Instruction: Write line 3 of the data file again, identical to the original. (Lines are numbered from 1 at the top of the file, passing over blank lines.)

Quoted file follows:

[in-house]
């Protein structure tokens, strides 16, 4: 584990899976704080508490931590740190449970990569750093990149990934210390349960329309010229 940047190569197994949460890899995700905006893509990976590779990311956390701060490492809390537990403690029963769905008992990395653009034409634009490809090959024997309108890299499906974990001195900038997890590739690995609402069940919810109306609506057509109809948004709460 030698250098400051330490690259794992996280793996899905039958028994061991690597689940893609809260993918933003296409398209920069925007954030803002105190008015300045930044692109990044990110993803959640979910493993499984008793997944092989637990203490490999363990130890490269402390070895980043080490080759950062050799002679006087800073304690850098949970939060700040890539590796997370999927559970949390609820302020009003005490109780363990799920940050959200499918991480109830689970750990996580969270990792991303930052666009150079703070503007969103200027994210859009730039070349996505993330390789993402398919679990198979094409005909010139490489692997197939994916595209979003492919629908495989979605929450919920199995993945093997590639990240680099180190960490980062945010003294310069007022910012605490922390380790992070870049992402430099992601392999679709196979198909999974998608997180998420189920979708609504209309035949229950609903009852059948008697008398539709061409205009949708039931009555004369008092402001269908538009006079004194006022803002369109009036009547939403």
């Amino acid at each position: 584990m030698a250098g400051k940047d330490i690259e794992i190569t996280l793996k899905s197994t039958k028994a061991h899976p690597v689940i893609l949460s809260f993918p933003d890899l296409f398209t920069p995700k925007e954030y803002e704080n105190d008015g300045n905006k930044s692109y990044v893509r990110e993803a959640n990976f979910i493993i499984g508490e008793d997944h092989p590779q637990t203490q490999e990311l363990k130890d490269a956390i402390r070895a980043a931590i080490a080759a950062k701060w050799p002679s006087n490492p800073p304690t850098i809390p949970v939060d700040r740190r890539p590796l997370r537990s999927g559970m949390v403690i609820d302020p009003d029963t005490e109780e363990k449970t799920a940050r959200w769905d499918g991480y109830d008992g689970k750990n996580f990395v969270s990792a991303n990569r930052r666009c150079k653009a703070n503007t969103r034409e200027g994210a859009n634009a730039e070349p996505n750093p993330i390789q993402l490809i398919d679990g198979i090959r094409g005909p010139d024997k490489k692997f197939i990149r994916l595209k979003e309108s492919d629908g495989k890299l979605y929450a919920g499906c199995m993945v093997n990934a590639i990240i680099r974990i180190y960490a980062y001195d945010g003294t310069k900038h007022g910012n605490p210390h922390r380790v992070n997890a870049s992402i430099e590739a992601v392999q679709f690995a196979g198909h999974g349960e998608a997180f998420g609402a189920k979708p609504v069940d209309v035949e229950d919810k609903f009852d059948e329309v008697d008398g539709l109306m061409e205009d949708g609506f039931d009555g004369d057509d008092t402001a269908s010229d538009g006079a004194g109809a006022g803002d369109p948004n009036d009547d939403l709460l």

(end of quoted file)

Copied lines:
């Amino acid at each position: 584990m030698a250098g400051k940047d330490i690259e794992i190569t996280l793996k899905s197994t039958k028994a061991h899976p690597v689940i893609l949460s809260f993918p933003d890899l296409f398209t920069p995700k925007e954030y803002e704080n105190d008015g300045n905006k930044s692109y990044v893509r990110e993803a959640n990976f979910i493993i499984g508490e008793d997944h092989p590779q637990t203490q490999e990311l363990k130890d490269a956390i402390r070895a980043a931590i080490a080759a950062k701060w050799p002679s006087n490492p800073p304690t850098i809390p949970v939060d700040r740190r890539p590796l997370r537990s999927g559970m949390v403690i609820d302020p009003d029963t005490e109780e363990k449970t799920a940050r959200w769905d499918g991480y109830d008992g689970k750990n996580f990395v969270s990792a991303n990569r930052r666009c150079k653009a703070n503007t969103r034409e200027g994210a859009n634009a730039e070349p996505n750093p993330i390789q993402l490809i398919d679990g198979i090959r094409g005909p010139d024997k490489k692997f197939i990149r994916l595209k979003e309108s492919d629908g495989k890299l979605y929450a919920g499906c199995m993945v093997n990934a590639i990240i680099r974990i180190y960490a980062y001195d945010g003294t310069k900038h007022g910012n605490p210390h922390r380790v992070n997890a870049s992402i430099e590739a992601v392999q679709f690995a196979g198909h999974g349960e998608a997180f998420g609402a189920k979708p609504v069940d209309v035949e229950d919810k609903f009852d059948e329309v008697d008398g539709l109306m061409e205009d949708g609506f039931d009555g004369d057509d008092t402001a269908s010229d538009g006079a004194g109809a006022g803002d369109p948004n009036d009547d939403l709460l």